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I'm not a huge fan of black metal (although I like it) but Wolves in the Throne Room's 2 Hunters is a genuine masterpiece (again a concise 46 mins). Amazing use of atmospherics and female vocals, with a slow intro before only really pummelling you towards the end. It's probably the best paced album I can think of. Production the best of a metal album I can think of too. Glorious.



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Tom Tom Club by Tom Tom Club is perfect.




I'm a bit obsessed by this album. Considering that Tina and Chris basically started it off while taking a five minute breather from Talking Heads, it's incredible. A gem that somehow manages to squash eighties psycho-futurism, the spirit of France and Africa, go-go, folk music and some very expensive drum synths indeed into a light as a feather pop soufflé. Every track is a delight.


I came across this little doc that explains the genesis of Wordy Rappinghood too, worth five minutes of anyone's time.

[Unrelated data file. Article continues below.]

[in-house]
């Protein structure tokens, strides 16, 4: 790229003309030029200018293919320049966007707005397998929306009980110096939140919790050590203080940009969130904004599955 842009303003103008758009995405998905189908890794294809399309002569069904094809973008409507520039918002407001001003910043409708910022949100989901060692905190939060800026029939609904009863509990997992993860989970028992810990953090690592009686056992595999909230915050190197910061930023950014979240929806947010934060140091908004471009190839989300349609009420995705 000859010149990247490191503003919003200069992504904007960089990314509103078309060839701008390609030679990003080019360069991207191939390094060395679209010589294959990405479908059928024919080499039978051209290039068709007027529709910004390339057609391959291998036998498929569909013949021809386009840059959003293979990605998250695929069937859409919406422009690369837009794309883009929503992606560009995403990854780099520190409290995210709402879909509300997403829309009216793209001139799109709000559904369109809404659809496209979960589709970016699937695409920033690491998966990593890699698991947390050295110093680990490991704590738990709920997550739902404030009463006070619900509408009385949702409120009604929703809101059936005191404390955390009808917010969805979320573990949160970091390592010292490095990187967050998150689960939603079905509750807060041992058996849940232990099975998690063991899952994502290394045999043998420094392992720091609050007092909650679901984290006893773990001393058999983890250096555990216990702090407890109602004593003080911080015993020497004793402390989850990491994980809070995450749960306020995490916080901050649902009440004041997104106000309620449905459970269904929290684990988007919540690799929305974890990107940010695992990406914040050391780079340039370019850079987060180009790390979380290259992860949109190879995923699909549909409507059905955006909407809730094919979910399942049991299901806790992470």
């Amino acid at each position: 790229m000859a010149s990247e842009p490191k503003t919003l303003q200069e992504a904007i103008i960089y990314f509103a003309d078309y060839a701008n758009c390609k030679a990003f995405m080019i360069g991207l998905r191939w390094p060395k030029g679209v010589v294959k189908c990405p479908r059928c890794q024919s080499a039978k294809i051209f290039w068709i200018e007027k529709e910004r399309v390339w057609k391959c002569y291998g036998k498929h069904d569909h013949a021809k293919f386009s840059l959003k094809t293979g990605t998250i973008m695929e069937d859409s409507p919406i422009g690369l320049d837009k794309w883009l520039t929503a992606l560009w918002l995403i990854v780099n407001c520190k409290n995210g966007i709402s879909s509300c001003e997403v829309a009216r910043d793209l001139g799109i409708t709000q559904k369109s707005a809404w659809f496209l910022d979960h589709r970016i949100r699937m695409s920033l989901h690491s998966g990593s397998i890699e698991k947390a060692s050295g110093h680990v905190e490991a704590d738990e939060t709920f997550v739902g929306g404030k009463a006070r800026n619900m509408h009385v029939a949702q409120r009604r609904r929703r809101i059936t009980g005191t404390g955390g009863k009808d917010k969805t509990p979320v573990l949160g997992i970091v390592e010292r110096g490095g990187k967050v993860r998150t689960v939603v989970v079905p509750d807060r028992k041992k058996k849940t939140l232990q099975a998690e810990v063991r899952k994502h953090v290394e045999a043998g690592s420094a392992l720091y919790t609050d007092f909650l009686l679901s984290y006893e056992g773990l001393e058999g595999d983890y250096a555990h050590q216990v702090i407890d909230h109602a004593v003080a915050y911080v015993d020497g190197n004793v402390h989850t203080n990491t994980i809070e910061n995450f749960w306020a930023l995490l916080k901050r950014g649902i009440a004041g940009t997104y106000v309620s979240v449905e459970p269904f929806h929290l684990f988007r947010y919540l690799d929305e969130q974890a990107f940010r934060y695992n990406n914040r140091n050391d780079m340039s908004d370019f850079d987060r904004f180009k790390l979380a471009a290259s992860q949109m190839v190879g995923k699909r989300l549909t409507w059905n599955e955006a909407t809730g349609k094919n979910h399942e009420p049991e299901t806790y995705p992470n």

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Don't listen to this that much anymore but it's perfect at what it does. Alt-Country OK Computer. Well, that's not fair and a lazy journo trope. It's a wonderful album with incredible song-writing  and despite the band's (half-hearted imo) attempt to deconstruct it, they are so indebted to basic melody and warmth that they never got near the motorik they sought and all the better for it.



Doc on it's difficult gestation.




It's actually less about writer's block and more label woes and fact Jeff Tweedy is a bit of an arse.



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This is very timely, as I recently re-acquired quite a lot of my music on vinyl - but only those albums which I love so much that I'll play them all the way through without wanting to skip a single track. There are actually more than in this list - mainly Eno and Bowie - but I've whittled it down to one per artist. Also, the Yello one is a cheat as it's a compilation, but SO WHAT. Here are my top 50 brilliant, no-filler albums.



ABC - The Lexicon Of Love